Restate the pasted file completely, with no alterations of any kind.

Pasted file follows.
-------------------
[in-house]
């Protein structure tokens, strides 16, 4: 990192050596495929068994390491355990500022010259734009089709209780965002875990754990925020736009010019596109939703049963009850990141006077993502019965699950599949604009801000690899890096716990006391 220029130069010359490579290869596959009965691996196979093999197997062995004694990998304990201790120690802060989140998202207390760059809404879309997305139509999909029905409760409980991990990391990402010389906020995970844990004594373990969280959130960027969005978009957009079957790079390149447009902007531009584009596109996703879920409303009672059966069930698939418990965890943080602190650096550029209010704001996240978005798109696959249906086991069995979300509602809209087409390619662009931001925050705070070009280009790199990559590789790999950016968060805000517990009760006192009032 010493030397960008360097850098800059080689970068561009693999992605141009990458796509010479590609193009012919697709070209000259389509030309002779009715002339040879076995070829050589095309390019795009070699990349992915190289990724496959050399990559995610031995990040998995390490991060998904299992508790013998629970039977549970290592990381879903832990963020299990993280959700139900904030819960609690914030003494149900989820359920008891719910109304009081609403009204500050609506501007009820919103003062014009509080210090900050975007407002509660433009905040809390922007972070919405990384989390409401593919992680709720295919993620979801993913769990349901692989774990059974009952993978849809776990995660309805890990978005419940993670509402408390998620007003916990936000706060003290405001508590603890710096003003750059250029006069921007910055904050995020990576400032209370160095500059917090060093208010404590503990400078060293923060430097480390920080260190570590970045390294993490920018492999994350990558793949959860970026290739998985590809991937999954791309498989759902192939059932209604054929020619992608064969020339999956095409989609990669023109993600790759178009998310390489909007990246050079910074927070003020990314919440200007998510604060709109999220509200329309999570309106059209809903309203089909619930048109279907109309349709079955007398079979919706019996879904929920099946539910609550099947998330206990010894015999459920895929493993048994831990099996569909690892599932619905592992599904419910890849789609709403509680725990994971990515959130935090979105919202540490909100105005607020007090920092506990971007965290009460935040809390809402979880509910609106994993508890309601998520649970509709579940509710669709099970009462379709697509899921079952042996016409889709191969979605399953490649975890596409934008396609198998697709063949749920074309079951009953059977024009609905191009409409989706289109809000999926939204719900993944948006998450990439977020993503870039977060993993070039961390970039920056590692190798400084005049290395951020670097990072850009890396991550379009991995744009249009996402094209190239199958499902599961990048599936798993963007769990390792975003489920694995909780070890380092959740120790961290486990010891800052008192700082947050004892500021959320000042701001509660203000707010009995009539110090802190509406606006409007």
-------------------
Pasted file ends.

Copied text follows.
[in-house]
């Protein structure tokens, strides 16, 4: 990192050596495929068994390491355990500022010259734009089709209780965002875990754990925020736009010019596109939703049963009850990141006077993502019965699950599949604009801000690899890096716990006391 220029130069010359490579290869596959009965691996196979093999197997062995004694990998304990201790120690802060989140998202207390760059809404879309997305139509999909029905409760409980991990990391990402010389906020995970844990004594373990969280959130960027969005978009957009079957790079390149447009902007531009584009596109996703879920409303009672059966069930698939418990965890943080602190650096550029209010704001996240978005798109696959249906086991069995979300509602809209087409390619662009931001925050705070070009280009790199990559590789790999950016968060805000517990009760006192009032 010493030397960008360097850098800059080689970068561009693999992605141009990458796509010479590609193009012919697709070209000259389509030309002779009715002339040879076995070829050589095309390019795009070699990349992915190289990724496959050399990559995610031995990040998995390490991060998904299992508790013998629970039977549970290592990381879903832990963020299990993280959700139900904030819960609690914030003494149900989820359920008891719910109304009081609403009204500050609506501007009820919103003062014009509080210090900050975007407002509660433009905040809390922007972070919405990384989390409401593919992680709720295919993620979801993913769990349901692989774990059974009952993978849809776990995660309805890990978005419940993670509402408390998620007003916990936000706060003290405001508590603890710096003003750059250029006069921007910055904050995020990576400032209370160095500059917090060093208010404590503990400078060293923060430097480390920080260190570590970045390294993490920018492999994350990558793949959860970026290739998985590809991937999954791309498989759902192939059932209604054929020619992608064969020339999956095409989609990669023109993600790759178009998310390489909007990246050079910074927070003020990314919440200007998510604060709109999220509200329309999570309106059209809903309203089909619930048109279907109309349709079955007398079979919706019996879904929920099946539910609550099947998330206990010894015999459920895929493993048994831990099996569909690892599932619905592992599904419910890849789609709403509680725990994971990515959130935090979105919202540490909100105005607020007090920092506990971007965290009460935040809390809402979880509910609106994993508890309601998520649970509709579940509710669709099970009462379709697509899921079952042996016409889709191969979605399953490649975890596409934008396609198998697709063949749920074309079951009953059977024009609905191009409409989706289109809000999926939204719900993944948006998450990439977020993503870039977060993993070039961390970039920056590692190798400084005049290395951020670097990072850009890396991550379009991995744009249009996402094209190239199958499902599961990048599936798993963007769990390792975003489920694995909780070890380092959740120790961290486990010891800052008192700082947050004892500021959320000042701001509660203000707010009995009539110090802190509406606006409007």